Ma is a trashy exploitation flick about a delusional sadist and a sensitive character study of a lonely middle-aged black woman, and perhaps the most shocking thing about this thriller is that it is content to be both at the same time. Its overarching sensibilities mostly complement each other and, in the process, yield an addictively watchable movie that is roughly as delicious as it is nutritious. Ma is cinema as avocado.
Ma director Tate Taylor’s previous offerings include the well-intentioned but enormously misguided The Help and the dubiously intentioned and similarly misguided The Girl on the Train. Ma is more modest in virtually every way (its reported $5 million budget is a fraction of what those movies cost), and more lovable for it. This is a scrappy, nasty little movie that is as much about throwing back and revisiting one’s youth, as it is a throwback itself.
The teenagers that populate Ma are cute and dumb (watch McKaley Miller’s Haley gasp, “Guys, this is sick!” over the prospect of being served pizza rolls), and their priorities center almost entirely on hanging out and getting fucked up. Much like their parents, who largely went to the same school and didn’t stray from the sleepy Ohio town with nothing going on in it where Ma is set, they aren’t really going anywhere and don’t seem much to mind. They’re like a gaggle from an ’80s slasher grafted onto this modern yarn. I found this refreshing. I believed them and enjoyed spending time with them way more than I did the principle characters of Booksmart, a smarmy movie in love with its own prosocial goodness (so in love it’s been even more explicitly stated in its press cycle).
Scotty Landes’s Ma screenplay manages a modest sense of social consciousness with moments of genuine weirdness, like when in a mall, one character demands another go eat egg rolls with him and announces for no discernible reason that he’s going to put ketchup on them. There, Landes’s grasp on the mundanity of small-town white teen living is so specific that it approaches artful. It’s the details that really make Ma sing. Protagonist Maggie (Diana Silvers, who was most recently seen in Booksmart and is much more persuasively banal here) and her mother Erica’s (Juliette Lewis) domestic lives are decked out in the beiges and browns, the low ceilings, relative clutter, and uncoordinated non-aesthetic aesthetic that telegraphs the lower middle class with a nondescript precision. Erica serves cocktails in a casino, donning to work each day a uniform of a bedazzled bowtie and cleavage-revealing dress, and Lewis’s ability to disappear into her role as a hard-working thus absentee mom is so seamless that you might forget to be impressed by it.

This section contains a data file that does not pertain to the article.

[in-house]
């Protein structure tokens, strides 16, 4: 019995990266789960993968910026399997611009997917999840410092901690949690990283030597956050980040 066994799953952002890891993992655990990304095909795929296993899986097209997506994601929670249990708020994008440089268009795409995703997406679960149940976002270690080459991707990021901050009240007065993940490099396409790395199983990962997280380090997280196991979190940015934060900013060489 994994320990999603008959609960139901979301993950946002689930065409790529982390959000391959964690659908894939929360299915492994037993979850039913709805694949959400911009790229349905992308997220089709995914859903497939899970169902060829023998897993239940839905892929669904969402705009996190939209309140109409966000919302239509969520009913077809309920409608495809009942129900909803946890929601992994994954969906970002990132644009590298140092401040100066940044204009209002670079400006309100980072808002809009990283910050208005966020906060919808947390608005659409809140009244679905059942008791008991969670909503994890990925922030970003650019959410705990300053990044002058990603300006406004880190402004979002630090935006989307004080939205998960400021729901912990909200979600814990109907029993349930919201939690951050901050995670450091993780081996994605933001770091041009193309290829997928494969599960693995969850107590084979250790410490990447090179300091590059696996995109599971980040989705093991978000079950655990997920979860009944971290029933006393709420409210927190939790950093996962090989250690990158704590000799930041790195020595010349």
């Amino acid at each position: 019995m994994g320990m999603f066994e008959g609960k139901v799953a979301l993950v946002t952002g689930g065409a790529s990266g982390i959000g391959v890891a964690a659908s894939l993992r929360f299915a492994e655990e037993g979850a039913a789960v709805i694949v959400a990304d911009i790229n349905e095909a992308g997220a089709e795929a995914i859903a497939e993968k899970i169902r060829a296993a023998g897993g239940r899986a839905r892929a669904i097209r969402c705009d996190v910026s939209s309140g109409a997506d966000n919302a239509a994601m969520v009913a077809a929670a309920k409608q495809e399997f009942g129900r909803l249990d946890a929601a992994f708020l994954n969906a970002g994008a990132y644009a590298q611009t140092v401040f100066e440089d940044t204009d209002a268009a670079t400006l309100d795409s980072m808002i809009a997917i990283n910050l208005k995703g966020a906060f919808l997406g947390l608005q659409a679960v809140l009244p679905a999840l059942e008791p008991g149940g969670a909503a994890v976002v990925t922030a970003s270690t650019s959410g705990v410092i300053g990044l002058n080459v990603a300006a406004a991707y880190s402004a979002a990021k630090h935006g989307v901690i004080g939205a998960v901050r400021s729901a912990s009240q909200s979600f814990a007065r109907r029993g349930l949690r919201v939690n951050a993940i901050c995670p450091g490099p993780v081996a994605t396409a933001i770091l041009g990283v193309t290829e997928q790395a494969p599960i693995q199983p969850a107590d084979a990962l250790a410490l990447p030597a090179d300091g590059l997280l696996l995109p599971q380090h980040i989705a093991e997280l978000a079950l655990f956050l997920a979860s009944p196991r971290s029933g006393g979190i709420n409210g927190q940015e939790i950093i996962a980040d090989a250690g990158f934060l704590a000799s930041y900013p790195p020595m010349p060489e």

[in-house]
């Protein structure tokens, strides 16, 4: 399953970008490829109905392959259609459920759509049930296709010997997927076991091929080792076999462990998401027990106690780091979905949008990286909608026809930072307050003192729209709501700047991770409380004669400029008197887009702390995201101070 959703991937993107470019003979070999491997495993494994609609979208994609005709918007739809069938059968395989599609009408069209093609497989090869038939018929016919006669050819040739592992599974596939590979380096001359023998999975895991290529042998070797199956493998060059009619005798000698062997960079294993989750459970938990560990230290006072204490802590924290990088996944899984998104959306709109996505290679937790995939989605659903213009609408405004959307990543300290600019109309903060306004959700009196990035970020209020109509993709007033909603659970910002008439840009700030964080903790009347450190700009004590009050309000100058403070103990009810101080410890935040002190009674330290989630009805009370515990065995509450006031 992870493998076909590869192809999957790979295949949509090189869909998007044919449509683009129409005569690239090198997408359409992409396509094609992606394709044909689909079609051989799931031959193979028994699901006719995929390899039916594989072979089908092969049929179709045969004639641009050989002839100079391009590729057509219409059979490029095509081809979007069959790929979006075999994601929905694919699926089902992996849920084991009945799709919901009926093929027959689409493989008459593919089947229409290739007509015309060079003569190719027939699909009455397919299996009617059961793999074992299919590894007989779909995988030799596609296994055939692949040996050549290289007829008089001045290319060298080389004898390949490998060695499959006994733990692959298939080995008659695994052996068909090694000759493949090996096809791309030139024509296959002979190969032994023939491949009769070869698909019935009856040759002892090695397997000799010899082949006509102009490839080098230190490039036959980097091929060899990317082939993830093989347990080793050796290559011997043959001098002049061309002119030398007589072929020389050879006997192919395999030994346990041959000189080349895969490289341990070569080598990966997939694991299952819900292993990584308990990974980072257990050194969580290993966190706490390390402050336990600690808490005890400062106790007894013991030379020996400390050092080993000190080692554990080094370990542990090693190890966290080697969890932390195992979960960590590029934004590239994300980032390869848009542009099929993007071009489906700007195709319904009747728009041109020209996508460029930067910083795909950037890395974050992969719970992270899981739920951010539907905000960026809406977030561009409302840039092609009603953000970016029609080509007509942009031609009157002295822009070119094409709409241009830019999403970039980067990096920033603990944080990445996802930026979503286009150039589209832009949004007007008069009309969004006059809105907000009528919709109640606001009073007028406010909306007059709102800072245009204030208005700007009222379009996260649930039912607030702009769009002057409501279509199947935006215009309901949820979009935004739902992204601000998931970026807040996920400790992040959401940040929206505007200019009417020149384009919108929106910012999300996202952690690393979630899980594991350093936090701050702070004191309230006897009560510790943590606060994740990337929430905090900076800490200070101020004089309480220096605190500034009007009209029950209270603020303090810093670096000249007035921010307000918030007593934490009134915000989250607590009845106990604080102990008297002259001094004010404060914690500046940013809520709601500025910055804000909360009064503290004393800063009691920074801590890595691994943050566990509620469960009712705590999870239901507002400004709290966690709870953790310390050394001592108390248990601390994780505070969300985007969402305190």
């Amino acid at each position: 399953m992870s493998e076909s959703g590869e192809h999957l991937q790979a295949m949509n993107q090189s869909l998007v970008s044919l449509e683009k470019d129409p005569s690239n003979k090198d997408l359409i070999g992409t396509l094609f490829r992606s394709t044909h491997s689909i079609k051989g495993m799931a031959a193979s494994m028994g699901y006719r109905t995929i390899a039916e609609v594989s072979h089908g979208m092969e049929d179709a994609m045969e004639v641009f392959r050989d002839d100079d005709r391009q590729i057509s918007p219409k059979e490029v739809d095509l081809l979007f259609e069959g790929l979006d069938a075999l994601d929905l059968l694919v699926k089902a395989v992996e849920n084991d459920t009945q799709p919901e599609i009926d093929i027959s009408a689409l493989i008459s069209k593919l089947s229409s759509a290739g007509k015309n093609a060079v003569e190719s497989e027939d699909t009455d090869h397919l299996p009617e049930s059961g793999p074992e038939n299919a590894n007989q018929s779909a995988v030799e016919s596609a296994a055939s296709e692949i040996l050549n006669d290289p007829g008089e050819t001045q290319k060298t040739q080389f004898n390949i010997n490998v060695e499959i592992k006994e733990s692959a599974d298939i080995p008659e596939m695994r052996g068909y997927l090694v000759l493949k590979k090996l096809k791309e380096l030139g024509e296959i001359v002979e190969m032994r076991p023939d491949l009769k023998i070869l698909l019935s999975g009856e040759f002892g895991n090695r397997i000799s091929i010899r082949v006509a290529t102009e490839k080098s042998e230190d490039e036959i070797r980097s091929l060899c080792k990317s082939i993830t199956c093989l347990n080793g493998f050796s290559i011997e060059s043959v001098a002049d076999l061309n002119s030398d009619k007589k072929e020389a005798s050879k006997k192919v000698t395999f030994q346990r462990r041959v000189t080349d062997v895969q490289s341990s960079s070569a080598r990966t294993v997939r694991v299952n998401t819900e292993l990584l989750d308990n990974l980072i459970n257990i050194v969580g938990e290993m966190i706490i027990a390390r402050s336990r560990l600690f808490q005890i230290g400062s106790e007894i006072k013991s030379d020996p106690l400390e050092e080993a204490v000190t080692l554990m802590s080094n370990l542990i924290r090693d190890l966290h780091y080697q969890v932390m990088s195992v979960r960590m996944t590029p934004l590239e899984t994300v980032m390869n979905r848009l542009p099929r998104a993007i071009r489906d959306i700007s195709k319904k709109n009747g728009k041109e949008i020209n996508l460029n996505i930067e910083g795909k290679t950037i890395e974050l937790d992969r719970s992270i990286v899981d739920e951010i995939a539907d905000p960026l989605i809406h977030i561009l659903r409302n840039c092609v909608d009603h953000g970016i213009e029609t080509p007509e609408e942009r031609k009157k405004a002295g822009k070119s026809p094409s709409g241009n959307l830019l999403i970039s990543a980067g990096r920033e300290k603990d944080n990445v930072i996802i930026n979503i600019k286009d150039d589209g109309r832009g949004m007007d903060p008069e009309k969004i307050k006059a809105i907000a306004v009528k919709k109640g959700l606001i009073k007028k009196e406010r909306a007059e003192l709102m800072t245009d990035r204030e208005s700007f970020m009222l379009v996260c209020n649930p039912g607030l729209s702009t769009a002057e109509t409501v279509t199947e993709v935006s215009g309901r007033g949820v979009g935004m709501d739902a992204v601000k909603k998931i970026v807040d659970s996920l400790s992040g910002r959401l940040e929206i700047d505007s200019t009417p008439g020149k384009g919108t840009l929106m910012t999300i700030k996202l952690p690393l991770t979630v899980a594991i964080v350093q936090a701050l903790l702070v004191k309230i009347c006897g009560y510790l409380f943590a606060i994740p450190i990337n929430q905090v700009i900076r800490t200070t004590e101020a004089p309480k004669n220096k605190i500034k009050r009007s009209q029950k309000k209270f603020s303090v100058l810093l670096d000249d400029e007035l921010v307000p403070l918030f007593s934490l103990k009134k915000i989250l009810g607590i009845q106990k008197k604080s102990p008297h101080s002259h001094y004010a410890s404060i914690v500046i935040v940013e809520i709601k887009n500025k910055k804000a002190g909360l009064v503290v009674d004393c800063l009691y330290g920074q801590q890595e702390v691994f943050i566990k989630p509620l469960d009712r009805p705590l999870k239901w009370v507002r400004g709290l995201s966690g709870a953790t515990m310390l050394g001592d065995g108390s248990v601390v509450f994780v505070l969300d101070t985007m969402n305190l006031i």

Ma’s main action was revealed clearly in its trailer—a bunch of underage kids who want to get fucked up befriend an unassuming older woman, who buys them booze and lets them party at her place. When she gets a little obsessed, they lose interest, which only makes her more obsessed. Violence ensues.
Coming out of a different era, basically any era other than the present moment, the explanation of the pathos of the lonely older woman, Sue Ann (known to her young friends as “Ma”), would have been shoehorned into the final scene if explained at all. Ma, though, plays out the causes of Sue Ann’s alienation throughout the movie, via both flashbacks to her days as a mocked teen in high school (and seemingly one of few black kids in her school) and the present-day abuse she withstands in her veterinary office workplace, where her boss barks at her like she’s some animal. Ma complains of a headache and the veterinarian she works for tells her to take horse tranquilizer. (The vet’s played by Allison Janney, whose completely straight reading of her outrageous handful of lines telegraphs one giant wink.) When Ma finally does find her people in the form of teenagers, it’s certainly a little weird, but the fun she conjures is pure joy—she’s having the high school experience she missed out on, complete with the music of the era (Debbie Deb’s “Lookout Weekend” is featured multiple times, including a creepy acapella version Ma sings when cutting out yearbook pictures of her new friends). Taylor empathizes with his character enough to allow her revel in what she missed out on without it being one giant joke that she’s the butt of.